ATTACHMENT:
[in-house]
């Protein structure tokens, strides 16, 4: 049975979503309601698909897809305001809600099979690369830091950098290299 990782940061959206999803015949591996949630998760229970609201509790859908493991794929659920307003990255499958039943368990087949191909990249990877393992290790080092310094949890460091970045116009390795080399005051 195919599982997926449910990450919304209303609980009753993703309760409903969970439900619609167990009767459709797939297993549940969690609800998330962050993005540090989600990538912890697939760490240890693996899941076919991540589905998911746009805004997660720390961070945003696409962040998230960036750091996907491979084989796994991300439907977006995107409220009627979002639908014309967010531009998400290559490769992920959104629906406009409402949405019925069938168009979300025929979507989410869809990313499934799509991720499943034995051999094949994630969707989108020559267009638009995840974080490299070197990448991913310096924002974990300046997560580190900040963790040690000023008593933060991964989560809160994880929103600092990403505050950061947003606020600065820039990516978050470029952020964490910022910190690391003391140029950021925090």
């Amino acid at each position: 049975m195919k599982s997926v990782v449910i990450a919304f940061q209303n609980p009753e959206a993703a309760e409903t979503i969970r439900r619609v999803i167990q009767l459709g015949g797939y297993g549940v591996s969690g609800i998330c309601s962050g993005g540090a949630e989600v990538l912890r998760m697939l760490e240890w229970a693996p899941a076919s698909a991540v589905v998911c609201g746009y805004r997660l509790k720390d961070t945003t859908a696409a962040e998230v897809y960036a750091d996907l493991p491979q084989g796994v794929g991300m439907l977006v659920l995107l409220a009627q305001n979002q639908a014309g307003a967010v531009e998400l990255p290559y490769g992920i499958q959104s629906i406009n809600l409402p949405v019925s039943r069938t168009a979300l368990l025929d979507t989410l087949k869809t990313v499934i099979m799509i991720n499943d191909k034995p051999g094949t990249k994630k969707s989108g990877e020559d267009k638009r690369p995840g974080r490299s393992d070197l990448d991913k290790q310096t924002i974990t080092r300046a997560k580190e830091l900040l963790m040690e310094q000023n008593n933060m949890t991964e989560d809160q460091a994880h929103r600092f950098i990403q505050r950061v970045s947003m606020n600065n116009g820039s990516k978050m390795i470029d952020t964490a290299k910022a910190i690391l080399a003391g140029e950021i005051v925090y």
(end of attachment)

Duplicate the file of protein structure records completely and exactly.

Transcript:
[in-house]
């Protein structure tokens, strides 16, 4: 049975979503309601698909897809305001809600099979690369830091950098290299 990782940061959206999803015949591996949630998760229970609201509790859908493991794929659920307003990255499958039943368990087949191909990249990877393992290790080092310094949890460091970045116009390795080399005051 195919599982997926449910990450919304209303609980009753993703309760409903969970439900619609167990009767459709797939297993549940969690609800998330962050993005540090989600990538912890697939760490240890693996899941076919991540589905998911746009805004997660720390961070945003696409962040998230960036750091996907491979084989796994991300439907977006995107409220009627979002639908014309967010531009998400290559490769992920959104629906406009409402949405019925069938168009979300025929979507989410869809990313499934799509991720499943034995051999094949994630969707989108020559267009638009995840974080490299070197990448991913310096924002974990300046997560580190900040963790040690000023008593933060991964989560809160994880929103600092990403505050950061947003606020600065820039990516978050470029952020964490910022910190690391003391140029950021925090």
């Amino acid at each position: 049975m195919k599982s997926v990782v449910i990450a919304f940061q209303n609980p009753e959206a993703a309760e409903t979503i969970r439900r619609v999803i167990q009767l459709g015949g797939y297993g549940v591996s969690g609800i998330c309601s962050g993005g540090a949630e989600v990538l912890r998760m697939l760490e240890w229970a693996p899941a076919s698909a991540v589905v998911c609201g746009y805004r997660l509790k720390d961070t945003t859908a696409a962040e998230v897809y960036a750091d996907l493991p491979q084989g796994v794929g991300m439907l977006v659920l995107l409220a009627q305001n979002q639908a014309g307003a967010v531009e998400l990255p290559y490769g992920i499958q959104s629906i406009n809600l409402p949405v019925s039943r069938t168009a979300l368990l025929d979507t989410l087949k869809t990313v499934i099979m799509i991720n499943d191909k034995p051999g094949t990249k994630k969707s989108g990877e020559d267009k638009r690369p995840g974080r490299s393992d070197l990448d991913k290790q310096t924002i974990t080092r300046a997560k580190e830091l900040l963790m040690e310094q000023n008593n933060m949890t991964e989560d809160q460091a994880h929103r600092f950098i990403q505050r950061v970045s947003m606020n600065n116009g820039s990516k978050m390795i470029d952020t964490a290299k910022a910190i690391l080399a003391g140029e950021i005051v925090y």